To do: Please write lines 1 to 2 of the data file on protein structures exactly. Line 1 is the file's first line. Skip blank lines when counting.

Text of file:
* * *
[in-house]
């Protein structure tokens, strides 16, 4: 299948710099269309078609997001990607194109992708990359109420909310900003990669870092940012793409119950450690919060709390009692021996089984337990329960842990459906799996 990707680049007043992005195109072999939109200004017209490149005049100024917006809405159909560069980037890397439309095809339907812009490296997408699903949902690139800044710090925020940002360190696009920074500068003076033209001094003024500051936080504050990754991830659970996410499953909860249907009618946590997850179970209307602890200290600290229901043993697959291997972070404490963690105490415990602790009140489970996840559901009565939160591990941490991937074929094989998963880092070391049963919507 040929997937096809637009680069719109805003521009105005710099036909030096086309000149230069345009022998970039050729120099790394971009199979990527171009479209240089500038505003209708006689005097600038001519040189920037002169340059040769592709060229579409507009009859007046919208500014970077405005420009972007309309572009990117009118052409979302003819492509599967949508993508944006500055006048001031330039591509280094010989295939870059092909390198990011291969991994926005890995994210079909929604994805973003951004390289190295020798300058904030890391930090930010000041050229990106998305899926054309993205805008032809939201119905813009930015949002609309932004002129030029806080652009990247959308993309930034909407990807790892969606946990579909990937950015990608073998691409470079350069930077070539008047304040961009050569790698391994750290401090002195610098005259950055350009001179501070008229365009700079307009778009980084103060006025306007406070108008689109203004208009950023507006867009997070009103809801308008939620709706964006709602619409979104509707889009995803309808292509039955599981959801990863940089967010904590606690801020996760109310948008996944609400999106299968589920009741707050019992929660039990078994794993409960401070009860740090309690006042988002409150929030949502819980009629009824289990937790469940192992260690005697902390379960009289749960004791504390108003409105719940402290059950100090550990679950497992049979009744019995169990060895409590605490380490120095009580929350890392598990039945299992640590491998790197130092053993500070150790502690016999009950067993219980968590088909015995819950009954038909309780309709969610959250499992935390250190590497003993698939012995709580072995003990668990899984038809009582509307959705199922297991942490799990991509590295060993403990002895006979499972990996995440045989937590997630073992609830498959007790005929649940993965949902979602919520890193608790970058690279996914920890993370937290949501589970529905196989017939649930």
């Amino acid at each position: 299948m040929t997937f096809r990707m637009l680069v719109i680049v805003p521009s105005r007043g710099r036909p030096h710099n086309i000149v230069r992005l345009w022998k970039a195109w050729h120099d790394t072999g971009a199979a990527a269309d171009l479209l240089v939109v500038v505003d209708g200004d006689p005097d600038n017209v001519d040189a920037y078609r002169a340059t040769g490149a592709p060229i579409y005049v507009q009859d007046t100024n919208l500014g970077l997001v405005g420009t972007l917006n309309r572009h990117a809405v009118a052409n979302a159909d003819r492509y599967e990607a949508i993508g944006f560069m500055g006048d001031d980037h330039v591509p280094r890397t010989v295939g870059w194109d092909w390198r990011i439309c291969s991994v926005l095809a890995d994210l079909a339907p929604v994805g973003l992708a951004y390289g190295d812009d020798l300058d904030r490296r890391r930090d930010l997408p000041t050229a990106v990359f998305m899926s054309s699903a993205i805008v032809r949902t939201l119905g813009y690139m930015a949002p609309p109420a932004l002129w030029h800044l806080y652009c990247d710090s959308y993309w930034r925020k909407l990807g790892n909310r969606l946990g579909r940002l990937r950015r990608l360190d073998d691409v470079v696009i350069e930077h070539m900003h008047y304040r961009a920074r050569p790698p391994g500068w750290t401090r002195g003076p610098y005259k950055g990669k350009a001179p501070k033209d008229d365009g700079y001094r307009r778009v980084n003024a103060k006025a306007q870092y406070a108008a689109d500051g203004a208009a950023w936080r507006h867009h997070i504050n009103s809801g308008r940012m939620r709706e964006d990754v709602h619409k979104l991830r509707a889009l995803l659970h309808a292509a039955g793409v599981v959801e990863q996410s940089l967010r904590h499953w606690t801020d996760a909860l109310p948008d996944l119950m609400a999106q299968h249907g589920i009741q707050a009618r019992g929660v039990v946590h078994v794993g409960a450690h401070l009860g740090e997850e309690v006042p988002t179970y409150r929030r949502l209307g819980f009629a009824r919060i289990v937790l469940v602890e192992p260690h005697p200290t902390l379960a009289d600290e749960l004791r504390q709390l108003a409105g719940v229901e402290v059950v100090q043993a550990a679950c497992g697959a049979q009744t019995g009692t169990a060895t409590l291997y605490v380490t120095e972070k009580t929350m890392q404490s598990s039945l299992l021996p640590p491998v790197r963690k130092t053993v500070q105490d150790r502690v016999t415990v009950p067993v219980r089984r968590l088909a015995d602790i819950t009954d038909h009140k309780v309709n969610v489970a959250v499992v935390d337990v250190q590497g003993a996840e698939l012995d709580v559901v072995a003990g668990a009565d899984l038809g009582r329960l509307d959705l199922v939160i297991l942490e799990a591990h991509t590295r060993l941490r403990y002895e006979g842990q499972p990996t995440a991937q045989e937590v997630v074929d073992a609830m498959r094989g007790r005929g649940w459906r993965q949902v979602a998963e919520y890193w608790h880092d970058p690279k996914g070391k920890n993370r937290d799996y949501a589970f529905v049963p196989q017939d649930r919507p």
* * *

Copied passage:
[in-house]
């Protein structure tokens, strides 16, 4: 299948710099269309078609997001990607194109992708990359109420909310900003990669870092940012793409119950450690919060709390009692021996089984337990329960842990459906799996 990707680049007043992005195109072999939109200004017209490149005049100024917006809405159909560069980037890397439309095809339907812009490296997408699903949902690139800044710090925020940002360190696009920074500068003076033209001094003024500051936080504050990754991830659970996410499953909860249907009618946590997850179970209307602890200290600290229901043993697959291997972070404490963690105490415990602790009140489970996840559901009565939160591990941490991937074929094989998963880092070391049963919507 040929997937096809637009680069719109805003521009105005710099036909030096086309000149230069345009022998970039050729120099790394971009199979990527171009479209240089500038505003209708006689005097600038001519040189920037002169340059040769592709060229579409507009009859007046919208500014970077405005420009972007309309572009990117009118052409979302003819492509599967949508993508944006500055006048001031330039591509280094010989295939870059092909390198990011291969991994926005890995994210079909929604994805973003951004390289190295020798300058904030890391930090930010000041050229990106998305899926054309993205805008032809939201119905813009930015949002609309932004002129030029806080652009990247959308993309930034909407990807790892969606946990579909990937950015990608073998691409470079350069930077070539008047304040961009050569790698391994750290401090002195610098005259950055350009001179501070008229365009700079307009778009980084103060006025306007406070108008689109203004208009950023507006867009997070009103809801308008939620709706964006709602619409979104509707889009995803309808292509039955599981959801990863940089967010904590606690801020996760109310948008996944609400999106299968589920009741707050019992929660039990078994794993409960401070009860740090309690006042988002409150929030949502819980009629009824289990937790469940192992260690005697902390379960009289749960004791504390108003409105719940402290059950100090550990679950497992049979009744019995169990060895409590605490380490120095009580929350890392598990039945299992640590491998790197130092053993500070150790502690016999009950067993219980968590088909015995819950009954038909309780309709969610959250499992935390250190590497003993698939012995709580072995003990668990899984038809009582509307959705199922297991942490799990991509590295060993403990002895006979499972990996995440045989937590997630073992609830498959007790005929649940993965949902979602919520890193608790970058690279996914920890993370937290949501589970529905196989017939649930």